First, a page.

Ronald L. Andrews
Main Street (MD 144), Flintstone, Allegany County
The Flintstone Hotel is a large 2 1/2-story classically influenced brick structure of early- to mid-19th century date with wings attached to the east and north sides. Facing south, the main portion has five bays across the principal facade with a central entrance with four-light transom. It has a wooden cornice and beaded bargeboards on the west end wall. The windows in the main facade are double hung wooden sashes with Victorian 2/2 lights and louvered shutters that appear to be original. A large one-story porch with wooden turned columns stretches across the south facade. The original main block had a flush chimney at each gable end; the east chimney is now enclosed by a 2 1/2-story wing. Three pedimented dormers span the south roof slope. The central dormer is wider with a pair of 6/6 sash windows, while the end dormers hold one 6/6 sash window each. The dormers and porch probably date from about 1900 when the east wing was raised. The east wing, greatly altered c. 1900, has approximately three bays along the street and flush double chimneys in the four-bay-wide east end. It sits flush with the height of the main portion. Originally 2 1/2 stories but lower in height than the main portion, the wing was raised to the roofline of the main block with a frame addition. Windows of 2/2 sash pierce the south and second-from-north bay of the east facade on the second floors. The attic level holds four narrow windows. The north wing projects to the rear from the west side of the main block and terminates with a shed-roofed addition at the north gable end, beyond the flush chimney. It has a porch and balcony with a diagonal pattern balustrade across the east end. In spite of the major alterations, the Flintstone Hotel retains much of its original fabric.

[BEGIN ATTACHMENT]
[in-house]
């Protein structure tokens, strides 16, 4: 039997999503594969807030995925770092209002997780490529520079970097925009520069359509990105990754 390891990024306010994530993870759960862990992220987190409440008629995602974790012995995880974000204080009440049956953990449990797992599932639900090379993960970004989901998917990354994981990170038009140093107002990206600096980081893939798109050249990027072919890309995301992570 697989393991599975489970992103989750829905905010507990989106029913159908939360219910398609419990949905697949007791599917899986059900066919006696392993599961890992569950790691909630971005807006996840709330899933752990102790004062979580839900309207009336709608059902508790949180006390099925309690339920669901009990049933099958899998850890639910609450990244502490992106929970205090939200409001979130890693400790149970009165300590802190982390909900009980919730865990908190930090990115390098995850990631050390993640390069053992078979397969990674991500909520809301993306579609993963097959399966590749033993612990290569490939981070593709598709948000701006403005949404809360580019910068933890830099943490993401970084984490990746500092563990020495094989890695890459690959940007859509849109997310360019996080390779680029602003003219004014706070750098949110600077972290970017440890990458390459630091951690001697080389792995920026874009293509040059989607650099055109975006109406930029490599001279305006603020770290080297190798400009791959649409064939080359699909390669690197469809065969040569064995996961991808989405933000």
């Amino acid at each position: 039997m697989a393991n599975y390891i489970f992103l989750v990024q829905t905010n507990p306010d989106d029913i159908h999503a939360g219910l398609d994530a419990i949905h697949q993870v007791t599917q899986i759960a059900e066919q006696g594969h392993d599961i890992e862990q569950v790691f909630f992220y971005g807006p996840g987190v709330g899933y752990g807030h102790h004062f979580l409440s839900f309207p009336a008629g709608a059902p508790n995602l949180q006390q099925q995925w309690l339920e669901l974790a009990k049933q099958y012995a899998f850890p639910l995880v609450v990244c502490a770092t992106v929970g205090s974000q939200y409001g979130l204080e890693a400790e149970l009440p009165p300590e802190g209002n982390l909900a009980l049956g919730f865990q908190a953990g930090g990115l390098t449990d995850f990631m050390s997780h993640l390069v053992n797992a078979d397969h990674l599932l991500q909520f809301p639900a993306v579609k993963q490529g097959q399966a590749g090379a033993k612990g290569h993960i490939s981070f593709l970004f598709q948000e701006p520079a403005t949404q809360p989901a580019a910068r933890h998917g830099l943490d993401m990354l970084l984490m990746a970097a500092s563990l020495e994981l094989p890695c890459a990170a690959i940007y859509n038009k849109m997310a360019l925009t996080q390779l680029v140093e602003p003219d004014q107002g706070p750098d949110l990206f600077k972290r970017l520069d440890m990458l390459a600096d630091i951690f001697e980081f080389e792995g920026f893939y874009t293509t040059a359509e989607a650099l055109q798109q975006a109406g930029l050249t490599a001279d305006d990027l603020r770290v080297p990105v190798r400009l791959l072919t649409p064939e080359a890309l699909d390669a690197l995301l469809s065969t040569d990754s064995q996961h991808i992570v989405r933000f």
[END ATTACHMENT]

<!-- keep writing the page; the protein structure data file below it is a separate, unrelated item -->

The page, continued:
The Flintstone Hotel, also called the Piper Hotel, is said to have been built c. 1807 for John Davis, a large landowner. Probably erected as a private residence, it was serving as an inn by 1850 for both travelers on the road and visitors to the area's mineral springs. A seven room addition, including a tavern room, was built on the east when the house was converted to a hotel. Well-known visitors to the hotel are thought to include the Marquis de Lafayette (1824), Henry Clay, and Theodore Roosevelt. The Flintstone is one of the largest and most formidable structures of its period in the county, particularly if the c. 1807 date is accurate. There were once dozens of inns and taverns along the National Road and the Baltimore Pike. Today, with the greatly lessened travel along these roads, few of these remain. The Flintstone Hotel is one of eleven Maryland Inns on the National Road which have been listed on the National Register. These eleven buildings in Allegany and Garrett Counties, many of them still serving their original function, stand as the physical remains of the almost legendary hospitality offered on this well-traveled route to the west.